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Interested in physics books

  1. Feb 5, 2016 #1
    i'm in middles school and am really interested in physics. i've already read a brief history of time and elementary physics. i am interested if any of you have other book suggestion that would teach me physics.

    thank you in advance.
  2. jcsd
  3. Feb 5, 2016 #2


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    Staff: Mentor

  4. Feb 5, 2016 #3
    thanks a lot
  5. Feb 5, 2016 #4

    Vanadium 50

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    While the Feynman Lectures are excellent, they may be a bit much for someone in middle school.
  6. Feb 5, 2016 #5
    Hello! I'm in middle school too. Unless you're talking about a textbook, what you're looking for is not, to my knowledge, all in one book. My suggestion would be the Kahn academy physics playlist. Also, contrary to what middle schools teach, Wikipedia is a very good resource especially for someone like you trying to self-study physics.
  7. Feb 5, 2016 #6
    Introduction to Quantum Mechanics by David Griffiths
  8. Feb 5, 2016 #7
    Do you really believe this text is accessible to a middle schooler?
  9. Feb 5, 2016 #8
    Mondayman, yes. I think it depends on the person. I know some people who read this book in middle school. Some middle schoolers might get what it written in the book some might not.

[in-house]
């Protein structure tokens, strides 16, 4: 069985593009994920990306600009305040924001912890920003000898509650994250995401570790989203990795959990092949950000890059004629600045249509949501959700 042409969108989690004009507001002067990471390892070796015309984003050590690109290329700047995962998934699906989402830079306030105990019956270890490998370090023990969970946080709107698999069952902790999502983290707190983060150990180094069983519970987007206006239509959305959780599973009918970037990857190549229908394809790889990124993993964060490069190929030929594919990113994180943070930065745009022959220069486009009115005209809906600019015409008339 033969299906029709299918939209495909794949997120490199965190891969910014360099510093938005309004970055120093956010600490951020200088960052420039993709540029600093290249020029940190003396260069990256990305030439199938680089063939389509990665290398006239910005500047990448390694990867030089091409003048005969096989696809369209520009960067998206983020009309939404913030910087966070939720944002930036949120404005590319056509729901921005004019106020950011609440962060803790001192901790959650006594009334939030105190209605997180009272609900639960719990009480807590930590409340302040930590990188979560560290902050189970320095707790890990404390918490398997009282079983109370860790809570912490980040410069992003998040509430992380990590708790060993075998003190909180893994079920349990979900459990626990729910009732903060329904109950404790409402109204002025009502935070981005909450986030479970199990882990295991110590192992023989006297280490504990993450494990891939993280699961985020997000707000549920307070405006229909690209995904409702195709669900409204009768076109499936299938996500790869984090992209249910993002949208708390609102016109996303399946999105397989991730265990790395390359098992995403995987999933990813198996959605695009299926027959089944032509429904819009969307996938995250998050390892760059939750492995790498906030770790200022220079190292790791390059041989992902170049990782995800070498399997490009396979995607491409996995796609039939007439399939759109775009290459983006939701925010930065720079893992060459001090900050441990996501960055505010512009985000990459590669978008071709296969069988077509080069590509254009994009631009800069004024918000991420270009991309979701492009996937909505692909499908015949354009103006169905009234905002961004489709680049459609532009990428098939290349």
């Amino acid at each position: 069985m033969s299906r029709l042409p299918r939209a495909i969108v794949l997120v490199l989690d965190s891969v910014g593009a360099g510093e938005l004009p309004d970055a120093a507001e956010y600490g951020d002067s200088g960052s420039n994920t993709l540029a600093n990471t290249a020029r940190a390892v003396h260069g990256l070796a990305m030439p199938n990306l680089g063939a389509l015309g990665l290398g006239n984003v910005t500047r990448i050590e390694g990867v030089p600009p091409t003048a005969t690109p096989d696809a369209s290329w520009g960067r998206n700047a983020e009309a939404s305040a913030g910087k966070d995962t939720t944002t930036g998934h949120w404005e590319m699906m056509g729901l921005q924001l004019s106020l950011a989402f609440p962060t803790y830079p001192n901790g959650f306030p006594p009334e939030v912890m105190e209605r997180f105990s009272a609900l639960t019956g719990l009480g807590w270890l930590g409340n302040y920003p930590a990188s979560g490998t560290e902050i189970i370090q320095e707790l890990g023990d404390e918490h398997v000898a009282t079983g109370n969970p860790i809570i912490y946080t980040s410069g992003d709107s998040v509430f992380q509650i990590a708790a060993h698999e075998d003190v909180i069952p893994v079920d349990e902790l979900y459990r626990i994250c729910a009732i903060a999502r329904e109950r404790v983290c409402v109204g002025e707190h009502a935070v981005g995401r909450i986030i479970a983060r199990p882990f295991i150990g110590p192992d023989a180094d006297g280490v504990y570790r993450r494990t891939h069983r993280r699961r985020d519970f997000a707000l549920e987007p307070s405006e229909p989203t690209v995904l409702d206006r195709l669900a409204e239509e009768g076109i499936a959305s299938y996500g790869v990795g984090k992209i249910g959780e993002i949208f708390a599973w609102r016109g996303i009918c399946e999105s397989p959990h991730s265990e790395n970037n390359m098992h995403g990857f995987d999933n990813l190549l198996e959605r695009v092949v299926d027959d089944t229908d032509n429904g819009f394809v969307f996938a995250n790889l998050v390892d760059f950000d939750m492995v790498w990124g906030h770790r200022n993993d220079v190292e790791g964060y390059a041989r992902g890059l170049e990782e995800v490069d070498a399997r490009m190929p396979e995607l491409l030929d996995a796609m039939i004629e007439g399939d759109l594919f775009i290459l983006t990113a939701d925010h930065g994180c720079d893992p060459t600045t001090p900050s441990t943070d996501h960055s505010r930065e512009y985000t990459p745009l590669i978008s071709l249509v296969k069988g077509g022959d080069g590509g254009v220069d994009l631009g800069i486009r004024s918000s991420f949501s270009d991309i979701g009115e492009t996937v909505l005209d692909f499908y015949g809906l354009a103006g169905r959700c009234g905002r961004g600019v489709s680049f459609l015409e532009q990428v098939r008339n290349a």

I guess you are right. But this book is interesting and can be read after you have gotten around the basics in quantum physics. Maybe after middle school ☺
    Last edited: Feb 5, 2016
  10. Feb 6, 2016 #9
    Griffiths' QM has three semesters of calculus and one semester of differential equations required as a bare minimum in order to even understand the first couple of chapters, not to mention the standard introductions to newtonian mechanics and electromagnetics required to get some kind of physics background so that things like forces and fields make sense. Most middle schoolers are preparing to take their first course in high school algebra.

    I'd venture to say that unless these kids are supergeniuses, it's unlikely they got a lot out of the book.

    Also, reading a textbook alone means nothing. You should be able to work the problems in the textbook. That's the important part.
  11. Feb 6, 2016 #10
    I can only echo what axmls said. Don't get me wrong, I enjoy peeking at advanced physics and math texts, but there really is nothing you can gain from them if you do not have the prerequisite knowledge. I highly doubt a middle schooler will meet those prereqs.
  12. Feb 6, 2016 #11
    Mondayman and axmls both of you are right. This book is advance for middle schoolers. And its true reading it just like that won't mean anything unless you know what exactly is going on.
    But the op can read it after taking advanced level maths and physics. I personally really like this book and am doing my a levels currently.
  13. Feb 6, 2016 #12
  14. Feb 6, 2016 #13
    Let's not make generalizations. I don't know the OP's level, and he may very well be able to understand it. I am reading it now and while it takes a while for me to understand some of it, I find it very useful. The only way the OP will know is if he reads the first few pages.
  15. Feb 6, 2016 #14
    And how do you make sure you understand what is written, as opposed to thinking you understand it while you really don't? The latter is very very common.
  16. Feb 6, 2016 #15
    Well, if OP knows something about calculus and linear algebra and a little about PDEs and ODEs he may understand the book and do some exercises to fix the concepts, and no one have to be a genius to learn from Griffith book tho.., well depends from the OP, first i ask what math are you confortable OP? Have you seen calculus already?
  17. Feb 6, 2016 #16